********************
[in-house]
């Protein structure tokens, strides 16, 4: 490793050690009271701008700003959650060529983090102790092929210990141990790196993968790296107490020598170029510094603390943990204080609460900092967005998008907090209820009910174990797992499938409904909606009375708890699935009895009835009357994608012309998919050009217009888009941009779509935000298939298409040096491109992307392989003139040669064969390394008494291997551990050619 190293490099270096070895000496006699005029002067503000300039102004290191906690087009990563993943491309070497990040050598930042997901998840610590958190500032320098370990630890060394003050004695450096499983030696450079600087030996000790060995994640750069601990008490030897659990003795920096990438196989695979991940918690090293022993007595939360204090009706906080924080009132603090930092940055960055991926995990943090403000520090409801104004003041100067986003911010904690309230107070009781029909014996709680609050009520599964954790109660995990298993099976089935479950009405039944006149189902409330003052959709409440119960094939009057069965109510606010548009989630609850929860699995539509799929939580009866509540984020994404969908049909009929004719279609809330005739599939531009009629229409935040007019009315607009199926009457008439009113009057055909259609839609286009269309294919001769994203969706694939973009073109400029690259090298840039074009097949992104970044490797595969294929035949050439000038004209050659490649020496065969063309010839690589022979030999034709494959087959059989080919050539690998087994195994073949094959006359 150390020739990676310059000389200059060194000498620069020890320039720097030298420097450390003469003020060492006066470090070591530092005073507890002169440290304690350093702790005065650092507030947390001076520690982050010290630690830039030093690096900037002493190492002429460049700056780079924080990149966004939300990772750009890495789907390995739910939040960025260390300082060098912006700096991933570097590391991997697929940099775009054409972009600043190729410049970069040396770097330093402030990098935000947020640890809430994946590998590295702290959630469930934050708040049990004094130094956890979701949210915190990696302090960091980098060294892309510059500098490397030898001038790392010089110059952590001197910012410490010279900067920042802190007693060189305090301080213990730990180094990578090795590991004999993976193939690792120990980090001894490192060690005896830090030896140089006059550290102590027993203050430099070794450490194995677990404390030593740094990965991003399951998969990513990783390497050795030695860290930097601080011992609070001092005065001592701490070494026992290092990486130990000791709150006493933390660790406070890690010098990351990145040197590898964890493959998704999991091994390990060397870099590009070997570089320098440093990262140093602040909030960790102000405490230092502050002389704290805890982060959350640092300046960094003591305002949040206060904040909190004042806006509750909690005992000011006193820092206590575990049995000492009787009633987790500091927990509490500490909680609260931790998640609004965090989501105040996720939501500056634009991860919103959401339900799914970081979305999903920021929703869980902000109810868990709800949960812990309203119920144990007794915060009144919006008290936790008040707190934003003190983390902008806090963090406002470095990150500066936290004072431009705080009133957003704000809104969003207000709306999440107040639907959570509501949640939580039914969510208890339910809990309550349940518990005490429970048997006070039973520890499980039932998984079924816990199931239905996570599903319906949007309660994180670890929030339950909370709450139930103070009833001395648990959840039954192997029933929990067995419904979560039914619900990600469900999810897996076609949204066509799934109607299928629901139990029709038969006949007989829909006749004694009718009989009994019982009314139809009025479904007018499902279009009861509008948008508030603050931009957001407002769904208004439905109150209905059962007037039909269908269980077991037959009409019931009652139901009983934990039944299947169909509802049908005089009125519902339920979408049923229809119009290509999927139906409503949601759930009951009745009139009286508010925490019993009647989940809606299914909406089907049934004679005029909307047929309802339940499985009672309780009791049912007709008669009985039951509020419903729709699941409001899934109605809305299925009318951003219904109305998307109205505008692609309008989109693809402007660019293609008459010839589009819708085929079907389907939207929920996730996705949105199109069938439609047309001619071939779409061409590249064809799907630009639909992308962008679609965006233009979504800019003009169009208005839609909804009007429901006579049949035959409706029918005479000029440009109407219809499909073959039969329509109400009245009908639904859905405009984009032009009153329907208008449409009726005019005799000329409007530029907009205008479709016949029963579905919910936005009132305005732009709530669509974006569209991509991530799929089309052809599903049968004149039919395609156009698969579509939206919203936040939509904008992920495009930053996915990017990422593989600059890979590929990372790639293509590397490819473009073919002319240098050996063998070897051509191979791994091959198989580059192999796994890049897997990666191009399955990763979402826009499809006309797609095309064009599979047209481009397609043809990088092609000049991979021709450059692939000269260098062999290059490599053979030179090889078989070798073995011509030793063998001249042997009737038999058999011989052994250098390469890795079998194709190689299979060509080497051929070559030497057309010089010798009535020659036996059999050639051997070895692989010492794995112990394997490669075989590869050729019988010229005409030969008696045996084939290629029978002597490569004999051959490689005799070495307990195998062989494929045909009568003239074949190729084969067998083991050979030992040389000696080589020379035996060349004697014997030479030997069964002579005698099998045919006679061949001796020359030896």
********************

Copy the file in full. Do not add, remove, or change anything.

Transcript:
[in-house]
């Protein structure tokens, strides 16, 4: 490793050690009271701008700003959650060529983090102790092929210990141990790196993968790296107490020598170029510094603390943990204080609460900092967005998008907090209820009910174990797992499938409904909606009375708890699935009895009835009357994608012309998919050009217009888009941009779509935000298939298409040096491109992307392989003139040669064969390394008494291997551990050619 190293490099270096070895000496006699005029002067503000300039102004290191906690087009990563993943491309070497990040050598930042997901998840610590958190500032320098370990630890060394003050004695450096499983030696450079600087030996000790060995994640750069601990008490030897659990003795920096990438196989695979991940918690090293022993007595939360204090009706906080924080009132603090930092940055960055991926995990943090403000520090409801104004003041100067986003911010904690309230107070009781029909014996709680609050009520599964954790109660995990298993099976089935479950009405039944006149189902409330003052959709409440119960094939009057069965109510606010548009989630609850929860699995539509799929939580009866509540984020994404969908049909009929004719279609809330005739599939531009009629229409935040007019009315607009199926009457008439009113009057055909259609839609286009269309294919001769994203969706694939973009073109400029690259090298840039074009097949992104970044490797595969294929035949050439000038004209050659490649020496065969063309010839690589022979030999034709494959087959059989080919050539690998087994195994073949094959006359 150390020739990676310059000389200059060194000498620069020890320039720097030298420097450390003469003020060492006066470090070591530092005073507890002169440290304690350093702790005065650092507030947390001076520690982050010290630690830039030093690096900037002493190492002429460049700056780079924080990149966004939300990772750009890495789907390995739910939040960025260390300082060098912006700096991933570097590391991997697929940099775009054409972009600043190729410049970069040396770097330093402030990098935000947020640890809430994946590998590295702290959630469930934050708040049990004094130094956890979701949210915190990696302090960091980098060294892309510059500098490397030898001038790392010089110059952590001197910012410490010279900067920042802190007693060189305090301080213990730990180094990578090795590991004999993976193939690792120990980090001894490192060690005896830090030896140089006059550290102590027993203050430099070794450490194995677990404390030593740094990965991003399951998969990513990783390497050795030695860290930097601080011992609070001092005065001592701490070494026992290092990486130990000791709150006493933390660790406070890690010098990351990145040197590898964890493959998704999991091994390990060397870099590009070997570089320098440093990262140093602040909030960790102000405490230092502050002389704290805890982060959350640092300046960094003591305002949040206060904040909190004042806006509750909690005992000011006193820092206590575990049995000492009787009633987790500091927990509490500490909680609260931790998640609004965090989501105040996720939501500056634009991860919103959401339900799914970081979305999903920021929703869980902000109810868990709800949960812990309203119920144990007794915060009144919006008290936790008040707190934003003190983390902008806090963090406002470095990150500066936290004072431009705080009133957003704000809104969003207000709306999440107040639907959570509501949640939580039914969510208890339910809990309550349940518990005490429970048997006070039973520890499980039932998984079924816990199931239905996570599903319906949007309660994180670890929030339950909370709450139930103070009833001395648990959840039954192997029933929990067995419904979560039914619900990600469900999810897996076609949204066509799934109607299928629901139990029709038969006949007989829909006749004694009718009989009994019982009314139809009025479904007018499902279009009861509008948008508030603050931009957001407002769904208004439905109150209905059962007037039909269908269980077991037959009409019931009652139901009983934990039944299947169909509802049908005089009125519902339920979408049923229809119009290509999927139906409503949601759930009951009745009139009286508010925490019993009647989940809606299914909406089907049934004679005029909307047929309802339940499985009672309780009791049912007709008669009985039951509020419903729709699941409001899934109605809305299925009318951003219904109305998307109205505008692609309008989109693809402007660019293609008459010839589009819708085929079907389907939207929920996730996705949105199109069938439609047309001619071939779409061409590249064809799907630009639909992308962008679609965006233009979504800019003009169009208005839609909804009007429901006579049949035959409706029918005479000029440009109407219809499909073959039969329509109400009245009908639904859905405009984009032009009153329907208008449409009726005019005799000329409007530029907009205008479709016949029963579905919910936005009132305005732009709530669509974006569209991509991530799929089309052809599903049968004149039919395609156009698969579509939206919203936040939509904008992920495009930053996915990017990422593989600059890979590929990372790639293509590397490819473009073919002319240098050996063998070897051509191979791994091959198989580059192999796994890049897997990666191009399955990763979402826009499809006309797609095309064009599979047209481009397609043809990088092609000049991979021709450059692939000269260098062999290059490599053979030179090889078989070798073995011509030793063998001249042997009737038999058999011989052994250098390469890795079998194709190689299979060509080497051929070559030497057309010089010798009535020659036996059999050639051997070895692989010492794995112990394997490669075989590869050729019988010229005409030969008696045996084939290629029978002597490569004999051959490689005799070495307990195998062989494929045909009568003239074949190729084969067998083991050979030992040389000696080589020379035996060349004697014997030479030997069964002579005698099998045919006679061949001796020359030896």